Intel wants 1GB NAND memory on new notebooks

Posted on Friday, Oct 20 2006 @ 01:12 CEST by Thomas De Maesschalck
In the first phase of Intel's Robson flash cache memory technology the company wants to include 1GB of NAND memory on new notebooks:
This inclusion of 1GB of NAND memory is actually the first phase of Robson. Soon after launch, vendors will also have the option to include 512MB instead of 1GB modules, as a cost-down alternative. Both the 1GB and 512MB modules are integrated into the Crestline chipset that makes up the core of the Santa Rosa platform.

Windows Vista is heavily reliant on the ability to use flash memory to cache files with Superfetch. Rather than reading files off the hard drive, Superfetch occasionally writes the files to an available NAND device. Vista will then pool the NAND device for the files, rather than power-up the hard drive. Since the flash memory is integrated right onto the motherboard, the system can read the memory considerably faster than the hard drive while getting a nice power-saving benefit as well.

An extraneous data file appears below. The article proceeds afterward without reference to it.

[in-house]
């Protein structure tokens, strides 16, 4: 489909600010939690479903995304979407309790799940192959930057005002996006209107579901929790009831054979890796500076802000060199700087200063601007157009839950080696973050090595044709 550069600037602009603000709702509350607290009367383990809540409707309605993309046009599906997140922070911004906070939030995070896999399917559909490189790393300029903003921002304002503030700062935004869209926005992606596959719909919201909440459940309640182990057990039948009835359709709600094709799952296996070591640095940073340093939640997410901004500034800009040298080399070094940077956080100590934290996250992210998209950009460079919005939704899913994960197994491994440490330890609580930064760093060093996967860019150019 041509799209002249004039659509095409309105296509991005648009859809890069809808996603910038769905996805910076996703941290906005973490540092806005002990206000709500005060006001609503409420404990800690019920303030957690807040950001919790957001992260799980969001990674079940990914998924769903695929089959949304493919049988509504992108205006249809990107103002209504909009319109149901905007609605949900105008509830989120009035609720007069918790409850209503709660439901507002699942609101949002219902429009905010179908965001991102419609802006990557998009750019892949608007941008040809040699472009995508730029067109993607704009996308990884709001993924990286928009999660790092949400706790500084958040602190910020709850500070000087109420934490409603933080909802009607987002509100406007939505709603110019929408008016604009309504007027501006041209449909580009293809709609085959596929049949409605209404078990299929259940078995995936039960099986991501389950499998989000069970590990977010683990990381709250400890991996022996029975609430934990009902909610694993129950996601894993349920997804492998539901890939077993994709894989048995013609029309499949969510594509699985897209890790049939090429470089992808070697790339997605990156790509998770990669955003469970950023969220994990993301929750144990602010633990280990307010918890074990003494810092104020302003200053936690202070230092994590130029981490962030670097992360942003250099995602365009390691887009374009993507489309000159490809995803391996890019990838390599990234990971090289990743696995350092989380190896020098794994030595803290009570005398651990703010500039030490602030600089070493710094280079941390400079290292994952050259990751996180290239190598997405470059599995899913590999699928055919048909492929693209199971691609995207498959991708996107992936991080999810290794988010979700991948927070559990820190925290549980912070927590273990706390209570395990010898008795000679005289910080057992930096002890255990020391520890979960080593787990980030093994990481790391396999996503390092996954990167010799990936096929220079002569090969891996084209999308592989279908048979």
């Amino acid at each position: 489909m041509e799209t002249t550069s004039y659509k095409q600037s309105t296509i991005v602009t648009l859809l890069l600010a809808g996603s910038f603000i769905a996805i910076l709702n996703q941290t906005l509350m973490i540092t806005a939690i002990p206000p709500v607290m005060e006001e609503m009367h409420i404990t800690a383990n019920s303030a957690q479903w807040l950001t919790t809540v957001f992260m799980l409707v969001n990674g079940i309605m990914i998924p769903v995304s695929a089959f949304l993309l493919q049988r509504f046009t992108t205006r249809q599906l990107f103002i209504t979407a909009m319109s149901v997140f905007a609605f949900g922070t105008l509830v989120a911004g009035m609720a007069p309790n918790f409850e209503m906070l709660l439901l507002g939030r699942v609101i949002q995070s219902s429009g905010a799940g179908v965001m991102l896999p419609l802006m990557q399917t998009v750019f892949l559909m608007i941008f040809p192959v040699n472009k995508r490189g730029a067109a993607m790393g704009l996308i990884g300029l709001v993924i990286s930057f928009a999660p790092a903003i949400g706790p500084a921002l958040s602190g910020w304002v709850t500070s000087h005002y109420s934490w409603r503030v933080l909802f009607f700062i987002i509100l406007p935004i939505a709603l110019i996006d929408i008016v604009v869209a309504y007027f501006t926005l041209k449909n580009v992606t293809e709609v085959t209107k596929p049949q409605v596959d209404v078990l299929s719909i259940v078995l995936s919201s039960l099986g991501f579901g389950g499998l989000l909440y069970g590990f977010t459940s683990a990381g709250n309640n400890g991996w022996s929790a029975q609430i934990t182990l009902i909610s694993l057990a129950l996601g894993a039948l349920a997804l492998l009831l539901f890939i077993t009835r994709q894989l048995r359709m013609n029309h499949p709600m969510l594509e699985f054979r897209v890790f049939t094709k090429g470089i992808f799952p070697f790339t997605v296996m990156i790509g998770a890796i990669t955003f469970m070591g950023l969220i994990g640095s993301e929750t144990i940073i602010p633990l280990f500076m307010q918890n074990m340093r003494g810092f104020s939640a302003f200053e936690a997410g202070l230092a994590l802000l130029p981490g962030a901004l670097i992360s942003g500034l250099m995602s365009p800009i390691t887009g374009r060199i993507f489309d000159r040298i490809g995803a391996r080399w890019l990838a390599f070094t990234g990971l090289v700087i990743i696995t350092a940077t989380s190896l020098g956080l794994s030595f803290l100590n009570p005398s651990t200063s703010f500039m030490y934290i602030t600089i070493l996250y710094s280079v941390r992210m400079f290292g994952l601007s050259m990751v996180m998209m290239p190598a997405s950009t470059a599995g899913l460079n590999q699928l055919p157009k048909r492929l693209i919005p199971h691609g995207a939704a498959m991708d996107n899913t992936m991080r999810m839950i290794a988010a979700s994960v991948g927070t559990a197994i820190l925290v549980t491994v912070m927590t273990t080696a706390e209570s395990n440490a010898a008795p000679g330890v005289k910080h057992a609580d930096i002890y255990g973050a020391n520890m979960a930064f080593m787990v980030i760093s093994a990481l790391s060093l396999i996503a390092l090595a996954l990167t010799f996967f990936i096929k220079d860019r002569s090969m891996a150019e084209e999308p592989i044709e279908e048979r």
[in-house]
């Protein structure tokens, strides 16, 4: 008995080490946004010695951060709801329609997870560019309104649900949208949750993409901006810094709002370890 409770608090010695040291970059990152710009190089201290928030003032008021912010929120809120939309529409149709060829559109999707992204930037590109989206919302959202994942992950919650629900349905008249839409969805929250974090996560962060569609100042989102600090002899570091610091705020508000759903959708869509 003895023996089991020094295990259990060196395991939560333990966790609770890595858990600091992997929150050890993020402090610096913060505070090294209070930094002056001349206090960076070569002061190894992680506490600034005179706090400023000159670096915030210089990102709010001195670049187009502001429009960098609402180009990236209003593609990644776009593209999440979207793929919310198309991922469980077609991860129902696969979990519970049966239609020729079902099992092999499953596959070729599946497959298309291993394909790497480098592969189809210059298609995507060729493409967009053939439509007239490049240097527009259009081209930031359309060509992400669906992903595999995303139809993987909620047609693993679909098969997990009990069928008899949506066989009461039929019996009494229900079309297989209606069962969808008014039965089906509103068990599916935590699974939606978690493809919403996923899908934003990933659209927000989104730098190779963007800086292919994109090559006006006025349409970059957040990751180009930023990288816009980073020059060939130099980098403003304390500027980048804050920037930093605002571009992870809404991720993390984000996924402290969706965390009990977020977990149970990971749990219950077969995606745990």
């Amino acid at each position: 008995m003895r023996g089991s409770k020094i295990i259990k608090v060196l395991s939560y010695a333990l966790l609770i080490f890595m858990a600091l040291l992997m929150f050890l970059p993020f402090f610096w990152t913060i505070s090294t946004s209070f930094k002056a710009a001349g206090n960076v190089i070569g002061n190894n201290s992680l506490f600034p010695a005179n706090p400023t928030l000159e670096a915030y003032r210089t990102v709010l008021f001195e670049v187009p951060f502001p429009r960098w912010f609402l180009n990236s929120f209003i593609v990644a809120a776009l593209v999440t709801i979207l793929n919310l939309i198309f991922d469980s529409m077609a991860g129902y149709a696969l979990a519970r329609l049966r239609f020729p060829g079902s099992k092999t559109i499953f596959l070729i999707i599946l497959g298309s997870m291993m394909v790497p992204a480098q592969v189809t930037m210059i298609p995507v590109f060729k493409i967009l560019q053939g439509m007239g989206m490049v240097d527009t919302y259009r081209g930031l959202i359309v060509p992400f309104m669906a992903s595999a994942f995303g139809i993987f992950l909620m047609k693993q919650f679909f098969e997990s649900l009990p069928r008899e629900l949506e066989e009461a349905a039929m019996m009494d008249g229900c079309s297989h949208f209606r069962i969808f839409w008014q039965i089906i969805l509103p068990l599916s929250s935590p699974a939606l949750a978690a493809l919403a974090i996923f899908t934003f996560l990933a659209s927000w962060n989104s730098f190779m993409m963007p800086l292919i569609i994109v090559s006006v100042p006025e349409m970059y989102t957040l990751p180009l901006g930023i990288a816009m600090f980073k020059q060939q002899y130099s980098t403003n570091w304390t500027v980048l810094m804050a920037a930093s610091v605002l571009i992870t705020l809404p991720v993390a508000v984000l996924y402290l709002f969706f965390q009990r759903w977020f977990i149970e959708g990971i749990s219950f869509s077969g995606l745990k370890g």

Intel is also working on a desktop version of Robson called Snowgrass. More details at DailyTech.


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Thomas De Maesschalck

Thomas has been messing with computer since early childhood and firmly believes the Internet is the best thing since sliced bread. Enjoys playing with new tech, is fascinated by science, and passionate about financial markets. When not behind a computer, he can be found with running shoes on or lifting heavy weights in the weight room.



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